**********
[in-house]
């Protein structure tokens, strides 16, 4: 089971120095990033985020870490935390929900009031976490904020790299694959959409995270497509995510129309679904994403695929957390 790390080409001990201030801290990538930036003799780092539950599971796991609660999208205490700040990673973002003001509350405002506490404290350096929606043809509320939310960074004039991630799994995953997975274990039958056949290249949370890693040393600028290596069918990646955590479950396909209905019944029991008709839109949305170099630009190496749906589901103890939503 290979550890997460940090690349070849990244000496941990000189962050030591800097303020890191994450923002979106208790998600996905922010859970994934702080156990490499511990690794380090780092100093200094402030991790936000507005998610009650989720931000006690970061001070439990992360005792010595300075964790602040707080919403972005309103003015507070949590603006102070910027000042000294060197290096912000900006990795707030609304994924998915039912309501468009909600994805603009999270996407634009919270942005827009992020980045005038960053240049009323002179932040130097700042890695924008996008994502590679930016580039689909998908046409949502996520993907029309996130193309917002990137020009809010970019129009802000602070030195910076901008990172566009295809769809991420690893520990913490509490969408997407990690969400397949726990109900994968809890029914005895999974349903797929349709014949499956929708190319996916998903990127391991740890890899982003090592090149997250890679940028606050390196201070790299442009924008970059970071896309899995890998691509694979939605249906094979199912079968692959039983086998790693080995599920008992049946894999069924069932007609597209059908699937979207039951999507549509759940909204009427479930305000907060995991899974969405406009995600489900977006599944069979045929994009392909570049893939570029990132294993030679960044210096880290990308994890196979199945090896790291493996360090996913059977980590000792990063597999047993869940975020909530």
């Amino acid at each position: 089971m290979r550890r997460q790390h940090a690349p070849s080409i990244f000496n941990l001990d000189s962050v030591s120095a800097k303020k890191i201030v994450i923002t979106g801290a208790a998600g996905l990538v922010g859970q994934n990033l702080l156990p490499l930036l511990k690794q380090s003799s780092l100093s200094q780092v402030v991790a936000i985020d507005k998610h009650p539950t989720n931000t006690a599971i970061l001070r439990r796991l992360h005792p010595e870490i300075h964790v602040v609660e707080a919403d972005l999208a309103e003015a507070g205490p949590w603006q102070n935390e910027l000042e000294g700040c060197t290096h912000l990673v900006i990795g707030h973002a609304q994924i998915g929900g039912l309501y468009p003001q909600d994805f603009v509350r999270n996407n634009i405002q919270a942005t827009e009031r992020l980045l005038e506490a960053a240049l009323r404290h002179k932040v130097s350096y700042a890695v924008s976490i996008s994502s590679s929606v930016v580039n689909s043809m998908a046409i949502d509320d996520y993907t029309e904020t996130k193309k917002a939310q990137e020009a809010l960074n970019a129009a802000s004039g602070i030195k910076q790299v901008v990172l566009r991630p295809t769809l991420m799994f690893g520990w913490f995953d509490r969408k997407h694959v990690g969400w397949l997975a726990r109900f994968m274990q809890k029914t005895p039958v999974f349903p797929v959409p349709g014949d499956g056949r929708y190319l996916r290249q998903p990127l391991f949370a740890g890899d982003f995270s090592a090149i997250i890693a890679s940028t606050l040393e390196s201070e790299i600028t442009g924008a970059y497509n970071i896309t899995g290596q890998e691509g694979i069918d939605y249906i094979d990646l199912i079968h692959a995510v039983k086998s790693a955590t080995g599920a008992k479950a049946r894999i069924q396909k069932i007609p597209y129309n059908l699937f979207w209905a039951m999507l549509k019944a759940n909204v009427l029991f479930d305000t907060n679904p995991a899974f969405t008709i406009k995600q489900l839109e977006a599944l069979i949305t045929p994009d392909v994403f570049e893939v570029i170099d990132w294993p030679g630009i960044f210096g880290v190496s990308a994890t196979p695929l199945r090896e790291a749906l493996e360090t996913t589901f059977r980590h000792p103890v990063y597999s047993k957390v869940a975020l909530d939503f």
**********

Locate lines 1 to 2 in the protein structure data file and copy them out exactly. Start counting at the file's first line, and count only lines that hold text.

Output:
[in-house]
């Protein structure tokens, strides 16, 4: 089971120095990033985020870490935390929900009031976490904020790299694959959409995270497509995510129309679904994403695929957390 790390080409001990201030801290990538930036003799780092539950599971796991609660999208205490700040990673973002003001509350405002506490404290350096929606043809509320939310960074004039991630799994995953997975274990039958056949290249949370890693040393600028290596069918990646955590479950396909209905019944029991008709839109949305170099630009190496749906589901103890939503 290979550890997460940090690349070849990244000496941990000189962050030591800097303020890191994450923002979106208790998600996905922010859970994934702080156990490499511990690794380090780092100093200094402030991790936000507005998610009650989720931000006690970061001070439990992360005792010595300075964790602040707080919403972005309103003015507070949590603006102070910027000042000294060197290096912000900006990795707030609304994924998915039912309501468009909600994805603009999270996407634009919270942005827009992020980045005038960053240049009323002179932040130097700042890695924008996008994502590679930016580039689909998908046409949502996520993907029309996130193309917002990137020009809010970019129009802000602070030195910076901008990172566009295809769809991420690893520990913490509490969408997407990690969400397949726990109900994968809890029914005895999974349903797929349709014949499956929708190319996916998903990127391991740890890899982003090592090149997250890679940028606050390196201070790299442009924008970059970071896309899995890998691509694979939605249906094979199912079968692959039983086998790693080995599920008992049946894999069924069932007609597209059908699937979207039951999507549509759940909204009427479930305000907060995991899974969405406009995600489900977006599944069979045929994009392909570049893939570029990132294993030679960044210096880290990308994890196979199945090896790291493996360090996913059977980590000792990063597999047993869940975020909530």